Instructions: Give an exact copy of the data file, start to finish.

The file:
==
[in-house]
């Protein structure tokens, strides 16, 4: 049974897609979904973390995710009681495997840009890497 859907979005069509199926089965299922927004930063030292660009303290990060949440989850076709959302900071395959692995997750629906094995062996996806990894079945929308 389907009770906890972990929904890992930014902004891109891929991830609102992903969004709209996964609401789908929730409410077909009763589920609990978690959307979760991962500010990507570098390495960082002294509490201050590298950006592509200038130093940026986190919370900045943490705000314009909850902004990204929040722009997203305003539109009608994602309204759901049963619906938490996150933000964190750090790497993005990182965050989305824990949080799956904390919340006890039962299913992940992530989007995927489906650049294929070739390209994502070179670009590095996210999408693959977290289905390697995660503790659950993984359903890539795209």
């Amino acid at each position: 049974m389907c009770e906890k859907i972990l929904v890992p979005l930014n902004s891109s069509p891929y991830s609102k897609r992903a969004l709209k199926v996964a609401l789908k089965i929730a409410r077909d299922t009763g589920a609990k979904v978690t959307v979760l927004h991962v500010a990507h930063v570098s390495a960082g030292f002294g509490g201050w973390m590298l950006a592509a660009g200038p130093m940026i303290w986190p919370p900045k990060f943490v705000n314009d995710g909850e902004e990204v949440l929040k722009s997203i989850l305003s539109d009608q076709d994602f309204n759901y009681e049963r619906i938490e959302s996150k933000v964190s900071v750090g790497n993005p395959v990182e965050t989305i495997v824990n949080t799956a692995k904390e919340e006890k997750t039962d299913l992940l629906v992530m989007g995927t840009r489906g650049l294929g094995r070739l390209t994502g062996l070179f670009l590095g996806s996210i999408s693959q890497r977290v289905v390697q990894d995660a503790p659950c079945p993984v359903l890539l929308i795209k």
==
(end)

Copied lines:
[in-house]
């Protein structure tokens, strides 16, 4: 049974897609979904973390995710009681495997840009890497 859907979005069509199926089965299922927004930063030292660009303290990060949440989850076709959302900071395959692995997750629906094995062996996806990894079945929308 389907009770906890972990929904890992930014902004891109891929991830609102992903969004709209996964609401789908929730409410077909009763589920609990978690959307979760991962500010990507570098390495960082002294509490201050590298950006592509200038130093940026986190919370900045943490705000314009909850902004990204929040722009997203305003539109009608994602309204759901049963619906938490996150933000964190750090790497993005990182965050989305824990949080799956904390919340006890039962299913992940992530989007995927489906650049294929070739390209994502070179670009590095996210999408693959977290289905390697995660503790659950993984359903890539795209």
């Amino acid at each position: 049974m389907c009770e906890k859907i972990l929904v890992p979005l930014n902004s891109s069509p891929y991830s609102k897609r992903a969004l709209k199926v996964a609401l789908k089965i929730a409410r077909d299922t009763g589920a609990k979904v978690t959307v979760l927004h991962v500010a990507h930063v570098s390495a960082g030292f002294g509490g201050w973390m590298l950006a592509a660009g200038p130093m940026i303290w986190p919370p900045k990060f943490v705000n314009d995710g909850e902004e990204v949440l929040k722009s997203i989850l305003s539109d009608q076709d994602f309204n759901y009681e049963r619906i938490e959302s996150k933000v964190s900071v750090g790497n993005p395959v990182e965050t989305i495997v824990n949080t799956a692995k904390e919340e006890k997750t039962d299913l992940l629906v992530m989007g995927t840009r489906g650049l294929g094995r070739l390209t994502g062996l070179f670009l590095g996806s996210i999408s693959q890497r977290v289905v390697q990894d995660a503790p659950c079945p993984v359903l890539l929308i795209k």